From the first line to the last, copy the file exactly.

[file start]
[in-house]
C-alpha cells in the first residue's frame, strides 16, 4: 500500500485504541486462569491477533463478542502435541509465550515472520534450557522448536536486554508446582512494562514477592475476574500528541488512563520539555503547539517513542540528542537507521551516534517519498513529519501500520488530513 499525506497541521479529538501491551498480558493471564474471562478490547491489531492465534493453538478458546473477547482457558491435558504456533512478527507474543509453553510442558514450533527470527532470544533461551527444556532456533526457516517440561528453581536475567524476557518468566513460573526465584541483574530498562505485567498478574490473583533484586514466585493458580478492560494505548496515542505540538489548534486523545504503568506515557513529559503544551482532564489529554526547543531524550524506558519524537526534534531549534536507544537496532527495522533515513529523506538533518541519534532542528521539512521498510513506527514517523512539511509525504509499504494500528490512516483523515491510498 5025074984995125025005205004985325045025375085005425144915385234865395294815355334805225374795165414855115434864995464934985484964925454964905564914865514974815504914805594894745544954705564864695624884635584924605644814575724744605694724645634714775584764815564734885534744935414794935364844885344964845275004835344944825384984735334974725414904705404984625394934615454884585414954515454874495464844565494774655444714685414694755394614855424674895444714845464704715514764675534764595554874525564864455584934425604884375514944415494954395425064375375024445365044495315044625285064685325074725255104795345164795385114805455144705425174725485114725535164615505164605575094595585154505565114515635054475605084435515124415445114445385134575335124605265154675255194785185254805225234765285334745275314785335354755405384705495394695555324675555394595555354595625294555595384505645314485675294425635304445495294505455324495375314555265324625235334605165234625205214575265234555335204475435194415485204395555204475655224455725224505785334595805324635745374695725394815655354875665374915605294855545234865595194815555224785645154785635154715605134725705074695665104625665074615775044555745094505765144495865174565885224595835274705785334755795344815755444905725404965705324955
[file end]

[in-house]
C-alpha cells in the first residue's frame, strides 16, 4: 500500500485504541486462569491477533463478542502435541509465550515472520534450557522448536536486554508446582512494562514477592475476574500528541488512563520539555503547539517513542540528542537507521551516534517519498513529519501500520488530513 499525506497541521479529538501491551498480558493471564474471562478490547491489531492465534493453538478458546473477547482457558491435558504456533512478527507474543509453553510442558514450533527470527532470544533461551527444556532456533526457516517440561528453581536475567524476557518468566513460573526465584541483574530498562505485567498478574490473583533484586514466585493458580478492560494505548496515542505540538489548534486523545504503568506515557513529559503544551482532564489529554526547543531524550524506558519524537526534534531549534536507544537496532527495522533515513529523506538533518541519534532542528521539512521498510513506527514517523512539511509525504509499504494500528490512516483523515491510498 5025074984995125025005205004985325045025375085005425144915385234865395294815355334805225374795165414855115434864995464934985484964925454964905564914865514974815504914805594894745544954705564864695624884635584924605644814575724744605694724645634714775584764815564734885534744935414794935364844885344964845275004835344944825384984735334974725414904705404984625394934615454884585414954515454874495464844565494774655444714685414694755394614855424674895444714845464704715514764675534764595554874525564864455584934425604884375514944415494954395425064375375024445365044495315044625285064685325074725255104795345164795385114805455144705425174725485114725535164615505164605575094595585154505565114515635054475605084435515124415445114445385134575335124605265154675255194785185254805225234765285334745275314785335354755405384705495394695555324675555394595555354595625294555595384505645314485675294425635304445495294505455324495375314555265324625235334605165234625205214575265234555335204475435194415485204395555204475655224455725224505785334595805324635745374695725394815655354875665374915605294855545234865595194815555224785645154785635154715605134725705074695665104625665074615775044555745094505765144495865174565885224595835274705785334755795344815755444905725404965705324955